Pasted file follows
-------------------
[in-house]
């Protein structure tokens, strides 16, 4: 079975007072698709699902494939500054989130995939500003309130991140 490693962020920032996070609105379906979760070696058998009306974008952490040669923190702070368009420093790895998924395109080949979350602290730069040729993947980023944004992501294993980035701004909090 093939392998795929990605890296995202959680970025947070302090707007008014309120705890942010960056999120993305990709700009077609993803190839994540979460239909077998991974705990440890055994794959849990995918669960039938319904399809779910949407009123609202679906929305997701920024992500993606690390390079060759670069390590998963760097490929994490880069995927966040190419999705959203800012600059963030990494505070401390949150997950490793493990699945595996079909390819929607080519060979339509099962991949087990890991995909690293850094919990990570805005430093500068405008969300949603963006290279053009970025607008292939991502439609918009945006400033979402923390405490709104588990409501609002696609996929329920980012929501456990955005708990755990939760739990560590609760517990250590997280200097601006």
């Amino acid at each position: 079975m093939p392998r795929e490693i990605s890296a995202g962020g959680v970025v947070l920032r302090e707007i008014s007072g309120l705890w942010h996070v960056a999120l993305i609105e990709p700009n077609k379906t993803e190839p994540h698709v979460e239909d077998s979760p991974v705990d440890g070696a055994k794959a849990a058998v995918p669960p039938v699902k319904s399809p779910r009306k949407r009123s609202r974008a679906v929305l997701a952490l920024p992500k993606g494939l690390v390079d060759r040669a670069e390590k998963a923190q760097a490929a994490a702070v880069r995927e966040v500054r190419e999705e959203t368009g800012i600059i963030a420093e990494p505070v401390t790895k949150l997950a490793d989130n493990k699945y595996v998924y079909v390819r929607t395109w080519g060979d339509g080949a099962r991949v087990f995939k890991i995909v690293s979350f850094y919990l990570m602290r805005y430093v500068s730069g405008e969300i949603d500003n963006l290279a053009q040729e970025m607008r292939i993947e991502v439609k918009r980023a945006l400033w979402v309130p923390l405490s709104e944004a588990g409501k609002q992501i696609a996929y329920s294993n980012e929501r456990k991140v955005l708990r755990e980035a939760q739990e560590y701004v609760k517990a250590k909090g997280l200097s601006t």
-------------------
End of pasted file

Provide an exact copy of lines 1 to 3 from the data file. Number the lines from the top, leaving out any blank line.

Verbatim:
[in-house]
């Protein structure tokens, strides 16, 4: 079975007072698709699902494939500054989130995939500003309130991140 490693962020920032996070609105379906979760070696058998009306974008952490040669923190702070368009420093790895998924395109080949979350602290730069040729993947980023944004992501294993980035701004909090 093939392998795929990605890296995202959680970025947070302090707007008014309120705890942010960056999120993305990709700009077609993803190839994540979460239909077998991974705990440890055994794959849990995918669960039938319904399809779910949407009123609202679906929305997701920024992500993606690390390079060759670069390590998963760097490929994490880069995927966040190419999705959203800012600059963030990494505070401390949150997950490793493990699945595996079909390819929607080519060979339509099962991949087990890991995909690293850094919990990570805005430093500068405008969300949603963006290279053009970025607008292939991502439609918009945006400033979402923390405490709104588990409501609002696609996929329920980012929501456990955005708990755990939760739990560590609760517990250590997280200097601006």
């Amino acid at each position: 079975m093939p392998r795929e490693i990605s890296a995202g962020g959680v970025v947070l920032r302090e707007i008014s007072g309120l705890w942010h996070v960056a999120l993305i609105e990709p700009n077609k379906t993803e190839p994540h698709v979460e239909d077998s979760p991974v705990d440890g070696a055994k794959a849990a058998v995918p669960p039938v699902k319904s399809p779910r009306k949407r009123s609202r974008a679906v929305l997701a952490l920024p992500k993606g494939l690390v390079d060759r040669a670069e390590k998963a923190q760097a490929a994490a702070v880069r995927e966040v500054r190419e999705e959203t368009g800012i600059i963030a420093e990494p505070v401390t790895k949150l997950a490793d989130n493990k699945y595996v998924y079909v390819r929607t395109w080519g060979d339509g080949a099962r991949v087990f995939k890991i995909v690293s979350f850094y919990l990570m602290r805005y430093v500068s730069g405008e969300i949603d500003n963006l290279a053009q040729e970025m607008r292939i993947e991502v439609k918009r980023a945006l400033w979402v309130p923390l405490s709104e944004a588990g409501k609002q992501i696609a996929y329920s294993n980012e929501r456990k991140v955005l708990r755990e980035a939760q739990e560590y701004v609760k517990a250590k909090g997280l200097s601006t």